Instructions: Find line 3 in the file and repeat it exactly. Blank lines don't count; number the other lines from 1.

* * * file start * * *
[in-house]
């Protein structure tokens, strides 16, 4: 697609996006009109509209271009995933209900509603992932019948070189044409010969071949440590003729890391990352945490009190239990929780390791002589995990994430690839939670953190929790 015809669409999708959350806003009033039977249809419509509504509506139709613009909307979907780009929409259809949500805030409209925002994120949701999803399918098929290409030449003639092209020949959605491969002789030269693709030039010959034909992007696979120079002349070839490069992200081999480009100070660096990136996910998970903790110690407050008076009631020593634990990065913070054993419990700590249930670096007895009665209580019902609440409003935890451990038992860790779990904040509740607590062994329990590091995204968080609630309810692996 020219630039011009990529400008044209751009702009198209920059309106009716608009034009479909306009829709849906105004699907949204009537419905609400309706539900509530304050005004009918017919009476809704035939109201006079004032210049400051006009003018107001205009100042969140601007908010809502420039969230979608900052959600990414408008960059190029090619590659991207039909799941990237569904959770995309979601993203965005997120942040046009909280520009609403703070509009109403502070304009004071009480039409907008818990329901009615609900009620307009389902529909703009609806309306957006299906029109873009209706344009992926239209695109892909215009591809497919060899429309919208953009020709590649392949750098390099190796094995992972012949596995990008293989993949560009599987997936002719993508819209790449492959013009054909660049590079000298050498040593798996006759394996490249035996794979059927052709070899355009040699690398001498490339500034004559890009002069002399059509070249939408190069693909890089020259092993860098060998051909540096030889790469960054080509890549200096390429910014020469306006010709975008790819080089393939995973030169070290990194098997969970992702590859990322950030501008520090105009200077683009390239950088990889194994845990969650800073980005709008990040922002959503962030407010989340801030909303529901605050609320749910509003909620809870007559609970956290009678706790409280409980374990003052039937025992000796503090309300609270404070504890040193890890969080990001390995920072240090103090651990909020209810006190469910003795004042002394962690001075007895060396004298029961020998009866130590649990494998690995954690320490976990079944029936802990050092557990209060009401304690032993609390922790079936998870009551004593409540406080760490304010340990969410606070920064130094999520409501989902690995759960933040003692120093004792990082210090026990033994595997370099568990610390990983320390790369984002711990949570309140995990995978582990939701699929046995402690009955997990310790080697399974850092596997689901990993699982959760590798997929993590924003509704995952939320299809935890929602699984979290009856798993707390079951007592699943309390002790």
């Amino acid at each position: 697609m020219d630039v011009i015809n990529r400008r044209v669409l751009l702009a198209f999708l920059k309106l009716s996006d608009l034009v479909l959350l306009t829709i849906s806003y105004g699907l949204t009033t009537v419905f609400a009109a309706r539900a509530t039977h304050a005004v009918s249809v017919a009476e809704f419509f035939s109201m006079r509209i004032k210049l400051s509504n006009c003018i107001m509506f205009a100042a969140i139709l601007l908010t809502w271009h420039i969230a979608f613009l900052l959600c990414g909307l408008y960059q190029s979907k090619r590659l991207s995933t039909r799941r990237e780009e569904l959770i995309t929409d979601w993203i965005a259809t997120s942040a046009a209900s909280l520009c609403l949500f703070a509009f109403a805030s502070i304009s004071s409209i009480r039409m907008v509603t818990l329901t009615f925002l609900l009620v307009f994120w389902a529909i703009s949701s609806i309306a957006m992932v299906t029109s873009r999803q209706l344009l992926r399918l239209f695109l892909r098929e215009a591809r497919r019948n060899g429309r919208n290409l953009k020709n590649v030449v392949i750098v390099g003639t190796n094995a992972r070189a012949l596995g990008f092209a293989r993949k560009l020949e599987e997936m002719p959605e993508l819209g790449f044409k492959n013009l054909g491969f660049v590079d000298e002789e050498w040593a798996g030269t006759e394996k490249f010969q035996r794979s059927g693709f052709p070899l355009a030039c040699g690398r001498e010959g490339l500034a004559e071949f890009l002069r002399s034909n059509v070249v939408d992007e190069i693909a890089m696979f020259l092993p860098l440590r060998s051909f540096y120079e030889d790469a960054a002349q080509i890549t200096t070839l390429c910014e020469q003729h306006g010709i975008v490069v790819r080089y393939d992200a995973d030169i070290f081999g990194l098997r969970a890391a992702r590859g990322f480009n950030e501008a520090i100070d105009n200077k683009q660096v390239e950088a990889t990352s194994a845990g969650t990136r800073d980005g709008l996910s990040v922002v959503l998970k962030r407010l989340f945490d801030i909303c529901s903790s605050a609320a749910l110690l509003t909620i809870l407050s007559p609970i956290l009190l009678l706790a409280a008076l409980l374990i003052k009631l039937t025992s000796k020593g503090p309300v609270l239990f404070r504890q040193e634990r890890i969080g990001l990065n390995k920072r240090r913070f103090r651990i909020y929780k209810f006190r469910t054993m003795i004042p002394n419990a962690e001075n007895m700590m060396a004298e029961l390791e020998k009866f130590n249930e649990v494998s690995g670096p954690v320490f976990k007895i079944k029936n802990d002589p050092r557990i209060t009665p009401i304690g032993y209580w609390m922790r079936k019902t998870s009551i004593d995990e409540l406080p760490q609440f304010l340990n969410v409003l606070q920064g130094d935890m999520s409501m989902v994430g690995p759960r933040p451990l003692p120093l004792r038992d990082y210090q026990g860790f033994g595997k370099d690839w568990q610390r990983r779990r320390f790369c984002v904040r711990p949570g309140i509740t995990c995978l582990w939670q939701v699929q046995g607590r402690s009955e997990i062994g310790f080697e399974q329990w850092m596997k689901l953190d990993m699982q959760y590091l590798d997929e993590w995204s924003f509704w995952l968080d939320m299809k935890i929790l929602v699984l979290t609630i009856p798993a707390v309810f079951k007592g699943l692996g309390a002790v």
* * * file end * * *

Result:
């Amino acid at each position: 697609m020219d630039v011009i015809n990529r400008r044209v669409l751009l702009a198209f999708l920059k309106l009716s996006d608009l034009v479909l959350l306009t829709i849906s806003y105004g699907l949204t009033t009537v419905f609400a009109a309706r539900a509530t039977h304050a005004v009918s249809v017919a009476e809704f419509f035939s109201m006079r509209i004032k210049l400051s509504n006009c003018i107001m509506f205009a100042a969140i139709l601007l908010t809502w271009h420039i969230a979608f613009l900052l959600c990414g909307l408008y960059q190029s979907k090619r590659l991207s995933t039909r799941r990237e780009e569904l959770i995309t929409d979601w993203i965005a259809t997120s942040a046009a209900s909280l520009c609403l949500f703070a509009f109403a805030s502070i304009s004071s409209i009480r039409m907008v509603t818990l329901t009615f925002l609900l009620v307009f994120w389902a529909i703009s949701s609806i309306a957006m992932v299906t029109s873009r999803q209706l344009l992926r399918l239209f695109l892909r098929e215009a591809r497919r019948n060899g429309r919208n290409l953009k020709n590649v030449v392949i750098v390099g003639t190796n094995a992972r070189a012949l596995g990008f092209a293989r993949k560009l020949e599987e997936m002719p959605e993508l819209g790449f044409k492959n013009l054909g491969f660049v590079d000298e002789e050498w040593a798996g030269t006759e394996k490249f010969q035996r794979s059927g693709f052709p070899l355009a030039c040699g690398r001498e010959g490339l500034a004559e071949f890009l002069r002399s034909n059509v070249v939408d992007e190069i693909a890089m696979f020259l092993p860098l440590r060998s051909f540096y120079e030889d790469a960054a002349q080509i890549t200096t070839l390429c910014e020469q003729h306006g010709i975008v490069v790819r080089y393939d992200a995973d030169i070290f081999g990194l098997r969970a890391a992702r590859g990322f480009n950030e501008a520090i100070d105009n200077k683009q660096v390239e950088a990889t990352s194994a845990g969650t990136r800073d980005g709008l996910s990040v922002v959503l998970k962030r407010l989340f945490d801030i909303c529901s903790s605050a609320a749910l110690l509003t909620i809870l407050s007559p609970i956290l009190l009678l706790a409280a008076l409980l374990i003052k009631l039937t025992s000796k020593g503090p309300v609270l239990f404070r504890q040193e634990r890890i969080g990001l990065n390995k920072r240090r913070f103090r651990i909020y929780k209810f006190r469910t054993m003795i004042p002394n419990a962690e001075n007895m700590m060396a004298e029961l390791e020998k009866f130590n249930e649990v494998s690995g670096p954690v320490f976990k007895i079944k029936n802990d002589p050092r557990i209060t009665p009401i304690g032993y209580w609390m922790r079936k019902t998870s009551i004593d995990e409540l406080p760490q609440f304010l340990n969410v409003l606070q920064g130094d935890m999520s409501m989902v994430g690995p759960r933040p451990l003692p120093l004792r038992d990082y210090q026990g860790f033994g595997k370099d690839w568990q610390r990983r779990r320390f790369c984002v904040r711990p949570g309140i509740t995990c995978l582990w939670q939701v699929q046995g607590r402690s009955e997990i062994g310790f080697e399974q329990w850092m596997k689901l953190d990993m699982q959760y590091l590798d997929e993590w995204s924003f509704w995952l968080d939320m299809k935890i929790l929602v699984l979290t609630i009856p798993a707390v309810f079951k007592g699943l692996g309390a002790v």